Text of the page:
But CFIB concerned about ‘potential unintended consequences’ for employers that don’t participate
A move by Manitoba to support the safe reopening of businesses is being met with criticism by at least one industry group.
The province is introducing a $30-million Healthy Hire Manitoba Program, a new wage support to help private sector employers reopen and encourage employees to get vaccinated and return to work.
The program “will incentivize employers to safely bring more employees back to work and encourage more Manitobans to get fully vaccinated,” says Premier Brian Pallister.
“As we emerge from this third wave towards a post-pandemic Manitoba with fewer restrictions and more freedoms, our focus remains on getting all eligible Manitobans fully vaccinated, as quickly and safely as possible,” he says. “This new wage support will help ensure a smooth and steady reopening path and support employers as they staff up to offer Manitobans the goods and services they rely on and enjoy most.”
Under the program, local employers can apply for up to $50,000 in provincial support to help cover the wages of new employees who can attest they have been vaccinated or will be vaccinated. Eligible employers will receive a grant equivalent to 50 per cent of wages for up to 10 employees, with a maximum of $5,000 per employee. The wage support covers full pay periods for employees hired on or after June 10, 2021, with the last pay period ending Oct. 15.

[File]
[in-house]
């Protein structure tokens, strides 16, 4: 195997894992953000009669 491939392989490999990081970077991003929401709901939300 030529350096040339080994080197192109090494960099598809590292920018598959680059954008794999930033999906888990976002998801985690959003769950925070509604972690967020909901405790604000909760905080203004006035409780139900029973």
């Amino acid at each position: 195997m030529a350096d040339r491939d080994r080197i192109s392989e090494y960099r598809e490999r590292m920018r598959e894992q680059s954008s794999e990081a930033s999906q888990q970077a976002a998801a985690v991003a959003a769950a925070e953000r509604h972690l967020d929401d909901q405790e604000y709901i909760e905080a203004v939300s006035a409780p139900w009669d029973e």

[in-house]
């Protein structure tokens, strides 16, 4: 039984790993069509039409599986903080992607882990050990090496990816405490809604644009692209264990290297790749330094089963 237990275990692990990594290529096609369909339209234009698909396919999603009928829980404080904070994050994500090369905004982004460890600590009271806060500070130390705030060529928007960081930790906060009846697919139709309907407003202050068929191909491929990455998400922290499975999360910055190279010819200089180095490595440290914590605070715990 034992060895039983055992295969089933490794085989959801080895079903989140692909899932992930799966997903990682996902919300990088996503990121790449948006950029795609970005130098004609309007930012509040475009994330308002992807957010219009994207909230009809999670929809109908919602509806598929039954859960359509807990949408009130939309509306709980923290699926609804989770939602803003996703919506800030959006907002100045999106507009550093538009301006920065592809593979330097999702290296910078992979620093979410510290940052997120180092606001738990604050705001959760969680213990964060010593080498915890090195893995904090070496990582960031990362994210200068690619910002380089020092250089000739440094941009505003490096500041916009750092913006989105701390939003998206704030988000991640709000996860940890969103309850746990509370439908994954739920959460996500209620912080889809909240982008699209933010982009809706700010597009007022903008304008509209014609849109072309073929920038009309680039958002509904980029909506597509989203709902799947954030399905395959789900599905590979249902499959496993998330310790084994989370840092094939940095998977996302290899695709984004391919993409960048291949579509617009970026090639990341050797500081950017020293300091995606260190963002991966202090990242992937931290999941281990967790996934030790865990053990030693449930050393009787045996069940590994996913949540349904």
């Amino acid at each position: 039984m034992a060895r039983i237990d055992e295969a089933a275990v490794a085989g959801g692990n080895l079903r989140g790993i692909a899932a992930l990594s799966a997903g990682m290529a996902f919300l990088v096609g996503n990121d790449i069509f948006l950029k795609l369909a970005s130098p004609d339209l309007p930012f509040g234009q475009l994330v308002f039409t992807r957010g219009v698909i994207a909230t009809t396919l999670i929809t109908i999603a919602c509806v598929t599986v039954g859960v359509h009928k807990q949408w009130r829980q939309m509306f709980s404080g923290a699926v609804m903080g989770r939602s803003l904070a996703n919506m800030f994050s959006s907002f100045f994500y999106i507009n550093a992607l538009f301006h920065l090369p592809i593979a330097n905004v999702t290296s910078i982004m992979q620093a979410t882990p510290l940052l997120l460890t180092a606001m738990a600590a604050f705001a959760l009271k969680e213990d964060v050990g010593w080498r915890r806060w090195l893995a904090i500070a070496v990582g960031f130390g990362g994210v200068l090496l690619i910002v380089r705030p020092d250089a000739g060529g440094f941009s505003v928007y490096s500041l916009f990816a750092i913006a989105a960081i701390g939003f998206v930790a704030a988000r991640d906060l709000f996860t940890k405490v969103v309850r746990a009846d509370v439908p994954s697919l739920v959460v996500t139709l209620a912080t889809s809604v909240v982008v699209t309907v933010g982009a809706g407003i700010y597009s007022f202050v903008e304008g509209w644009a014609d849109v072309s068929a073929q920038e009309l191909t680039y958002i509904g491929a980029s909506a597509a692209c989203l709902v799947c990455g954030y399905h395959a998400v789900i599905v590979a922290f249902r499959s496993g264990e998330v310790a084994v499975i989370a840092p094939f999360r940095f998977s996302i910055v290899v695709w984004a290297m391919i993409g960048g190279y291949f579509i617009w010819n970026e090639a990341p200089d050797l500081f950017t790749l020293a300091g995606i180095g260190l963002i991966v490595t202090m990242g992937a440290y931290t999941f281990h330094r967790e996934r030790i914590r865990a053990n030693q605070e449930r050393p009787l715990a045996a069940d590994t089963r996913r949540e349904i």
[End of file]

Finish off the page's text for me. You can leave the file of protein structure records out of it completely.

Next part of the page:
The program is available for newly hired employees who started working no earlier than June 10 or a rehired employee who worked for that employer in a previous year or who was laid off because of public health restrictions.
In May, Manitoba launched a new Pandemic Sick Leave program to provide direct financial assistance to workers.
Concerns about vaccination requirement
However, the Canadian Federation of Independent Business (CFIB) is concerned about “potential unintended consequences” for employers that don’t participate.
“We understand having people vaccinated is a goal of this government, but business owners should not be made responsible for who is getting vaccinated,” say Dan Kelly, CFIB’s president, and Jonathan Alward, CFIB’s director for the Prairie region, in a release.
“CFIB is apprehensive about the obstacles employers may face if the government of Manitoba forces them to hire staff based on their vaccination status.”
Canadian HR Reporter recently spoke with Neena Gupta, a labour lawyer at Gowlings in Waterloo, Ont., about what employers can and cannot do when it comes to vaccines.
Manitoba small business owners need a rehiring program that is easy to use and without restrictions to help hire staff and get their business’ fully open, they say.
“Dropping this hiring requirement would help the Healthy Hire Manitoba Program provide exactly the help that many employers need.”
Manitoba has also invested $25 million through a new Manitoba Youth Jobs Program and existing Green Team grants to support more than 8,000 youth employment opportunities this summer.